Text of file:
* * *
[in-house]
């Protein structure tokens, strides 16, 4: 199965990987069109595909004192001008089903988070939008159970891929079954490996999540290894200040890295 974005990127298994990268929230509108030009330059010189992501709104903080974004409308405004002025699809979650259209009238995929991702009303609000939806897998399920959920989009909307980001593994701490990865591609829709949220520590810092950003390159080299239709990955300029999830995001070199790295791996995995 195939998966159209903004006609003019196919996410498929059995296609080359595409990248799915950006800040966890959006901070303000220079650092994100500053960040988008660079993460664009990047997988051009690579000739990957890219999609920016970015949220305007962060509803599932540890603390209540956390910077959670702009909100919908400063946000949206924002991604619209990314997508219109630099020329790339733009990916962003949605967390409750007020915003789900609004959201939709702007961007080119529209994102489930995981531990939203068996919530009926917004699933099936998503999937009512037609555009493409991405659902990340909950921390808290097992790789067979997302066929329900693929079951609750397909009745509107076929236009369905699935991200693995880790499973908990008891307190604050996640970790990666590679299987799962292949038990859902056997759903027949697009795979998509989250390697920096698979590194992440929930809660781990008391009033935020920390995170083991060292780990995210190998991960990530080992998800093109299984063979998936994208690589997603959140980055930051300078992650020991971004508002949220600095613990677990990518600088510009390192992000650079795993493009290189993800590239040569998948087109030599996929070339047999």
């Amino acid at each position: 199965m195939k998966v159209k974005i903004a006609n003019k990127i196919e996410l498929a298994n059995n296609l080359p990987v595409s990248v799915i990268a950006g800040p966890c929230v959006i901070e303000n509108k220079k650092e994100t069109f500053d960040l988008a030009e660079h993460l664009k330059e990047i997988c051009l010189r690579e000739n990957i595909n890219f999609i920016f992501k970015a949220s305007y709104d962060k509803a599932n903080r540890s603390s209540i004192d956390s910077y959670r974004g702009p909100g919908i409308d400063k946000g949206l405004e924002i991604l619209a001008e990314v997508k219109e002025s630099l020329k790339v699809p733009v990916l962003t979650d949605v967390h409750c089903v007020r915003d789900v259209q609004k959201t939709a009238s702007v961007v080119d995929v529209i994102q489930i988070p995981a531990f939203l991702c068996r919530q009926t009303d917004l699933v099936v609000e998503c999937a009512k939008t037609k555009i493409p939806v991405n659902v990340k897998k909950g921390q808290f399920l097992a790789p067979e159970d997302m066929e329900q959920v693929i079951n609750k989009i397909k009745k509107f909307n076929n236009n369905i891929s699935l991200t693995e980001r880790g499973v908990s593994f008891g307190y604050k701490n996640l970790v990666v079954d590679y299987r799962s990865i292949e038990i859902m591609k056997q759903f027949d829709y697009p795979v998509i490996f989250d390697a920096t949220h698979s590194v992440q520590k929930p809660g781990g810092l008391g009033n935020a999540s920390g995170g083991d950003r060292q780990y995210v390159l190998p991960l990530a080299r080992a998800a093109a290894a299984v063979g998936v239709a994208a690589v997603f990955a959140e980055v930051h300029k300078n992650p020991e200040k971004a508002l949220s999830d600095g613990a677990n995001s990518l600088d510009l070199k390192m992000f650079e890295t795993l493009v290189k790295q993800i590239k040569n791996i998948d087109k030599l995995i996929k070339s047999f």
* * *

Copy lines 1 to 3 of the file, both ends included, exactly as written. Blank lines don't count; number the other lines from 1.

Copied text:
[in-house]
């Protein structure tokens, strides 16, 4: 199965990987069109595909004192001008089903988070939008159970891929079954490996999540290894200040890295 974005990127298994990268929230509108030009330059010189992501709104903080974004409308405004002025699809979650259209009238995929991702009303609000939806897998399920959920989009909307980001593994701490990865591609829709949220520590810092950003390159080299239709990955300029999830995001070199790295791996995995 195939998966159209903004006609003019196919996410498929059995296609080359595409990248799915950006800040966890959006901070303000220079650092994100500053960040988008660079993460664009990047997988051009690579000739990957890219999609920016970015949220305007962060509803599932540890603390209540956390910077959670702009909100919908400063946000949206924002991604619209990314997508219109630099020329790339733009990916962003949605967390409750007020915003789900609004959201939709702007961007080119529209994102489930995981531990939203068996919530009926917004699933099936998503999937009512037609555009493409991405659902990340909950921390808290097992790789067979997302066929329900693929079951609750397909009745509107076929236009369905699935991200693995880790499973908990008891307190604050996640970790990666590679299987799962292949038990859902056997759903027949697009795979998509989250390697920096698979590194992440929930809660781990008391009033935020920390995170083991060292780990995210190998991960990530080992998800093109299984063979998936994208690589997603959140980055930051300078992650020991971004508002949220600095613990677990990518600088510009390192992000650079795993493009290189993800590239040569998948087109030599996929070339047999």
């Amino acid at each position: 199965m195939k998966v159209k974005i903004a006609n003019k990127i196919e996410l498929a298994n059995n296609l080359p990987v595409s990248v799915i990268a950006g800040p966890c929230v959006i901070e303000n509108k220079k650092e994100t069109f500053d960040l988008a030009e660079h993460l664009k330059e990047i997988c051009l010189r690579e000739n990957i595909n890219f999609i920016f992501k970015a949220s305007y709104d962060k509803a599932n903080r540890s603390s209540i004192d956390s910077y959670r974004g702009p909100g919908i409308d400063k946000g949206l405004e924002i991604l619209a001008e990314v997508k219109e002025s630099l020329k790339v699809p733009v990916l962003t979650d949605v967390h409750c089903v007020r915003d789900v259209q609004k959201t939709a009238s702007v961007v080119d995929v529209i994102q489930i988070p995981a531990f939203l991702c068996r919530q009926t009303d917004l699933v099936v609000e998503c999937a009512k939008t037609k555009i493409p939806v991405n659902v990340k897998k909950g921390q808290f399920l097992a790789p067979e159970d997302m066929e329900q959920v693929i079951n609750k989009i397909k009745k509107f909307n076929n236009n369905i891929s699935l991200t693995e980001r880790g499973v908990s593994f008891g307190y604050k701490n996640l970790v990666v079954d590679y299987r799962s990865i292949e038990i859902m591609k056997q759903f027949d829709y697009p795979v998509i490996f989250d390697a920096t949220h698979s590194v992440q520590k929930p809660g781990g810092l008391g009033n935020a999540s920390g995170g083991d950003r060292q780990y995210v390159l190998p991960l990530a080299r080992a998800a093109a290894a299984v063979g998936v239709a994208a690589v997603f990955a959140e980055v930051h300029k300078n992650p020991e200040k971004a508002l949220s999830d600095g613990a677990n995001s990518l600088d510009l070199k390192m992000f650079e890295t795993l493009v290189k790295q993800i590239k040569n791996i998948d087109k030599l995995i996929k070339s047999f």